The University of Southampton
University of Southampton Institutional Repository

Investigating reasons for the growth and survival of the dinoflagellate genus Neoceratium in oligotrophic subtropical gyres

Investigating reasons for the growth and survival of the dinoflagellate genus Neoceratium in oligotrophic subtropical gyres
Investigating reasons for the growth and survival of the dinoflagellate genus Neoceratium in oligotrophic subtropical gyres
The dinoflagellate Neoceratium is frequently observed in oligotrophic subtropical gyres (OSGs) where major inorganic nutrients such as nitrogen and phosphorus are depleted in the surface waters. In Chapter 2, continuous plankton recorder (CPR) data demonstrate that Neoceratium inhabit surface waters of the North Atlantic subtropical gyre (NAG) throughout the year. The presence of Neoceratium in surface waters contrasts with the fact that nutrients are severely depleted in the surface 100 to 130 m. In Chapter 3, it is shown that Neoceratium cannot grow when exposed to low nutrient concentrations comparable to those found in surface waters of OSGs. However, cells are able to survive and re-establish growth after a maximum of >3 weeks of “nutrient starvation”, with signs of stress becoming noticeable after 10 days. In Chapter 4, nutrient ratios in large areas of surface waters of OSGs in the Atlantic are shown to be favourable to mixotrophy (86 % of sites in the North and South Atlantic OSGs). It is estimated that 0.01 to 0.44 ciliates per day would need to be ingested for Neoceratium to survive in these waters. In Chapter 5, growth was only observed when cells were exposed to a range of irradiances (6 to 60 ?mol quanta m-2 s-1), above 22 ?mol quanta m-2 s-1; an irradiance that is typically only found 15 to 22 metres above the nutricline at midday, implying that VM would be required to access the nutricline. A mechanism for VM in OSGs is suggested whereby vertical movement is triggered by phosphate-limitation of cells. In Chapter 6, the thesis concludes with a conceptual model to explain how a number of the above findings likely interact to enable Neoceratium to successfully survive and grow in OSGs.
Aldridge, David
08ee4808-5714-4c0e-9115-10b3defb6acc
Aldridge, David
08ee4808-5714-4c0e-9115-10b3defb6acc
Zubkov, Michail
b1dfb3a0-bcff-430c-9031-358a22b50743

Aldridge, David (2014) Investigating reasons for the growth and survival of the dinoflagellate genus Neoceratium in oligotrophic subtropical gyres. University of Southampton, Ocean and Earth Science, Doctoral Thesis, 181pp.

Record type: Thesis (Doctoral)

Abstract

The dinoflagellate Neoceratium is frequently observed in oligotrophic subtropical gyres (OSGs) where major inorganic nutrients such as nitrogen and phosphorus are depleted in the surface waters. In Chapter 2, continuous plankton recorder (CPR) data demonstrate that Neoceratium inhabit surface waters of the North Atlantic subtropical gyre (NAG) throughout the year. The presence of Neoceratium in surface waters contrasts with the fact that nutrients are severely depleted in the surface 100 to 130 m. In Chapter 3, it is shown that Neoceratium cannot grow when exposed to low nutrient concentrations comparable to those found in surface waters of OSGs. However, cells are able to survive and re-establish growth after a maximum of >3 weeks of “nutrient starvation”, with signs of stress becoming noticeable after 10 days. In Chapter 4, nutrient ratios in large areas of surface waters of OSGs in the Atlantic are shown to be favourable to mixotrophy (86 % of sites in the North and South Atlantic OSGs). It is estimated that 0.01 to 0.44 ciliates per day would need to be ingested for Neoceratium to survive in these waters. In Chapter 5, growth was only observed when cells were exposed to a range of irradiances (6 to 60 ?mol quanta m-2 s-1), above 22 ?mol quanta m-2 s-1; an irradiance that is typically only found 15 to 22 metres above the nutricline at midday, implying that VM would be required to access the nutricline. A mechanism for VM in OSGs is suggested whereby vertical movement is triggered by phosphate-limitation of cells. In Chapter 6, the thesis concludes with a conceptual model to explain how a number of the above findings likely interact to enable Neoceratium to successfully survive and grow in OSGs.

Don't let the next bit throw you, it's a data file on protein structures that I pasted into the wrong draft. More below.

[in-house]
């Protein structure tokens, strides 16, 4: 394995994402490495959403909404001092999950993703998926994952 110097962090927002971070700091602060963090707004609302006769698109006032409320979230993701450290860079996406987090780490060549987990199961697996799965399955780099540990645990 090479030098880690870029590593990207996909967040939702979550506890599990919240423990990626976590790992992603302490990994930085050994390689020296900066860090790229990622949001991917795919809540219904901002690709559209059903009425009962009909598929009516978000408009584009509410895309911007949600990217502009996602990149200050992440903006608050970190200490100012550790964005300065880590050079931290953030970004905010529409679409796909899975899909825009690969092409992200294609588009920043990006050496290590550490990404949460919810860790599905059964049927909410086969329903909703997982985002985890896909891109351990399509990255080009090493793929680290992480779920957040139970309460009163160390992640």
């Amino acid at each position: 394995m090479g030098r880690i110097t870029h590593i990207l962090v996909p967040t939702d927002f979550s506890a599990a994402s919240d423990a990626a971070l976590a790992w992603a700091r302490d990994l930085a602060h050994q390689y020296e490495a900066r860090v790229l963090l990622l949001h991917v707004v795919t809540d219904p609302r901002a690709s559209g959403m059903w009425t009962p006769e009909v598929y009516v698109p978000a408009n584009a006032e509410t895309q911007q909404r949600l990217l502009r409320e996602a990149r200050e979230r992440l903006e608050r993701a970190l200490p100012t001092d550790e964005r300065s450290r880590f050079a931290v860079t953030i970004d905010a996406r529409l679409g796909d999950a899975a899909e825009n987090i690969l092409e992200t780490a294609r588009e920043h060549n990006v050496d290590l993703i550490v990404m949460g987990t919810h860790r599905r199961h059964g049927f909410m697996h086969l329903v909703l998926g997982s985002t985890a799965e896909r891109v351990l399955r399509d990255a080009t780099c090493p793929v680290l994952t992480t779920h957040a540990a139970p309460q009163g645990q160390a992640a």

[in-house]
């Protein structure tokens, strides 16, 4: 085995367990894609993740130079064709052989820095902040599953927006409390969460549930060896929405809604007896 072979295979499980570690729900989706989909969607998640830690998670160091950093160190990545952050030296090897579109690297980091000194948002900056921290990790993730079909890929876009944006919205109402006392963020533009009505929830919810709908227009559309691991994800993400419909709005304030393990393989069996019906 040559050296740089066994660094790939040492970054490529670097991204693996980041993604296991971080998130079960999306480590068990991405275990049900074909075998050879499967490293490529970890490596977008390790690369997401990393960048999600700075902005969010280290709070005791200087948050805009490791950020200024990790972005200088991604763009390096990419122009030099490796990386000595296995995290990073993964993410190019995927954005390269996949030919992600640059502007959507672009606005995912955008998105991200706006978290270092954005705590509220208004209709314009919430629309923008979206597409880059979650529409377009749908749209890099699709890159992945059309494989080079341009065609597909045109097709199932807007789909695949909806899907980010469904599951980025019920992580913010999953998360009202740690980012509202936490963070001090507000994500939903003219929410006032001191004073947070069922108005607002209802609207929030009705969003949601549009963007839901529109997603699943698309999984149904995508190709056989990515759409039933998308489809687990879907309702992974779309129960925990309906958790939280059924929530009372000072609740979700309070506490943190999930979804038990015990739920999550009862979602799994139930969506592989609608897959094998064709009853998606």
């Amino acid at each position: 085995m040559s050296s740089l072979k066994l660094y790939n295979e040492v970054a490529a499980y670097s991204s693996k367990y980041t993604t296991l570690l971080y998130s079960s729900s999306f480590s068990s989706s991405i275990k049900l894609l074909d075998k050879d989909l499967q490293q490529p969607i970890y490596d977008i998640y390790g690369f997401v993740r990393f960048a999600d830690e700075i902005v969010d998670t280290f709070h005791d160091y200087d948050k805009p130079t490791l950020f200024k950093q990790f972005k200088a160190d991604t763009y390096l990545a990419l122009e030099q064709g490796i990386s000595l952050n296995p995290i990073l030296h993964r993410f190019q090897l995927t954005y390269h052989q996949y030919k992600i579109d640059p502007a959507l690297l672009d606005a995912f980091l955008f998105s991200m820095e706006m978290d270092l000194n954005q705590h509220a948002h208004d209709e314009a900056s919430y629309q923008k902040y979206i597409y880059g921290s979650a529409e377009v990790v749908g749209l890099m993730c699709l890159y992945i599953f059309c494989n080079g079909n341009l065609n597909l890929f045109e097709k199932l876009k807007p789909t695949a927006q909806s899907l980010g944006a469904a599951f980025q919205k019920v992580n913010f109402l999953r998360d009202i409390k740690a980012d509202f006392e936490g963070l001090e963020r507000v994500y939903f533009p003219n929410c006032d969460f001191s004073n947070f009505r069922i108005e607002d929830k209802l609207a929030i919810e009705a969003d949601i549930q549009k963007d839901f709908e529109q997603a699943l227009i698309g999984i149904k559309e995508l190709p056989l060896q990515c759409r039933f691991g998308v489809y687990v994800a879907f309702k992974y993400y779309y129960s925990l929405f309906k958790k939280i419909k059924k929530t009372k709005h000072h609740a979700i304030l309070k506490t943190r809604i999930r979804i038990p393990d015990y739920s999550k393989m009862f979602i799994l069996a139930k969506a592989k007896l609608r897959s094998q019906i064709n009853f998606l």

PDF
FINAL THESIS - David Aldridge.pdf - Other
Download (4MB)

More information

Published date: June 2014
Organisations: University of Southampton, Ocean and Earth Science

Identifiers

Local EPrints ID: 367218
URI: http://eprints.soton.ac.uk/id/eprint/367218
PURE UUID: 4b973c55-cc22-4af4-9240-30d622c5cbe7

Catalogue record

Date deposited: 30 Jul 2014 13:45
Last modified: 18 Jul 2017 02:02

Export record

Contributors

Author: David Aldridge
Thesis advisor: Michail Zubkov

University divisions

Download statistics

Downloads from ePrints over the past year. Other digital versions may also be available to download e.g. from the publisher's website.

View more statistics

Atom RSS 1.0 RSS 2.0

Contact ePrints Soton: eprints@soton.ac.uk

ePrints Soton supports OAI 2.0 with a base URL of http://eprints.soton.ac.uk/cgi/oai2

This repository has been built using EPrints software, developed at the University of Southampton, but available to everyone to use.

We use cookies to ensure that we give you the best experience on our website. If you continue without changing your settings, we will assume that you are happy to receive cookies on the University of Southampton website.

×